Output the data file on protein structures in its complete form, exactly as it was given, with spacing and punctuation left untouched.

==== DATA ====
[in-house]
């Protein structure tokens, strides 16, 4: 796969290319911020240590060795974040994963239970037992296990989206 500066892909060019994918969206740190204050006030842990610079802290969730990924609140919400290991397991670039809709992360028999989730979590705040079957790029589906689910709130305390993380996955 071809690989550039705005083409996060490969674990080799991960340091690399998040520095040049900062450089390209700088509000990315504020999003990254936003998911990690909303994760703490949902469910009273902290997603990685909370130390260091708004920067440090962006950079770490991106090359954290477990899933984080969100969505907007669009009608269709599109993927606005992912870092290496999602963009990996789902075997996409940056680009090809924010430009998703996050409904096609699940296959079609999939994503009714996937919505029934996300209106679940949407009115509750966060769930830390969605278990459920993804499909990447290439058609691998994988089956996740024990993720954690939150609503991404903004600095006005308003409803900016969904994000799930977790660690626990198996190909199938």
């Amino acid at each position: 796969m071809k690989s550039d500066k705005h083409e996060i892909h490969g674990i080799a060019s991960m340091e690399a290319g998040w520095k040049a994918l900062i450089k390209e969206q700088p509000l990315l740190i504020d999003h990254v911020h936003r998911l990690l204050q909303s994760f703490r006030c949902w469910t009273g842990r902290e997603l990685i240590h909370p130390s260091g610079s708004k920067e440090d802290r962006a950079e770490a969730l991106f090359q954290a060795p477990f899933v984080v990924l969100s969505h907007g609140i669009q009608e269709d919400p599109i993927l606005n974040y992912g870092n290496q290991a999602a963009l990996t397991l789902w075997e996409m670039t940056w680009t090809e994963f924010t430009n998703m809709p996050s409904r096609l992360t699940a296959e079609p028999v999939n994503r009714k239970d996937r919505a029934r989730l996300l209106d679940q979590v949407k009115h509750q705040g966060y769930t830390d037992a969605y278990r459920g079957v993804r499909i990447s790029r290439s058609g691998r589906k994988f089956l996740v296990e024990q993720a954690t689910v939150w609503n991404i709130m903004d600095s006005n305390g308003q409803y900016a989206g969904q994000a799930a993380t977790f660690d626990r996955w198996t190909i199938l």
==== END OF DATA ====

[in-house]
């Protein structure tokens, strides 16, 4: 796969290319911020240590060795974040994963239970037992296990989206 500066892909060019994918969206740190204050006030842990610079802290969730990924609140919400290991397991670039809709992360028999989730979590705040079957790029589906689910709130305390993380996955 071809690989550039705005083409996060490969674990080799991960340091690399998040520095040049900062450089390209700088509000990315504020999003990254936003998911990690909303994760703490949902469910009273902290997603990685909370130390260091708004920067440090962006950079770490991106090359954290477990899933984080969100969505907007669009009608269709599109993927606005992912870092290496999602963009990996789902075997996409940056680009090809924010430009998703996050409904096609699940296959079609999939994503009714996937919505029934996300209106679940949407009115509750966060769930830390969605278990459920993804499909990447290439058609691998994988089956996740024990993720954690939150609503991404903004600095006005308003409803900016969904994000799930977790660690626990198996190909199938």
């Amino acid at each position: 796969m071809k690989s550039d500066k705005h083409e996060i892909h490969g674990i080799a060019s991960m340091e690399a290319g998040w520095k040049a994918l900062i450089k390209e969206q700088p509000l990315l740190i504020d999003h990254v911020h936003r998911l990690l204050q909303s994760f703490r006030c949902w469910t009273g842990r902290e997603l990685i240590h909370p130390s260091g610079s708004k920067e440090d802290r962006a950079e770490a969730l991106f090359q954290a060795p477990f899933v984080v990924l969100s969505h907007g609140i669009q009608e269709d919400p599109i993927l606005n974040y992912g870092n290496q290991a999602a963009l990996t397991l789902w075997e996409m670039t940056w680009t090809e994963f924010t430009n998703m809709p996050s409904r096609l992360t699940a296959e079609p028999v999939n994503r009714k239970d996937r919505a029934r989730l996300l209106d679940q979590v949407k009115h509750q705040g966060y769930t830390d037992a969605y278990r459920g079957v993804r499909i990447s790029r290439s058609g691998r589906k994988f089956l996740v296990e024990q993720a954690t689910v939150w609503n991404i709130m903004d600095s006005n305390g308003q409803y900016a989206g969904q994000a799930a993380t977790f660690d626990r996955w198996t190909i199938l």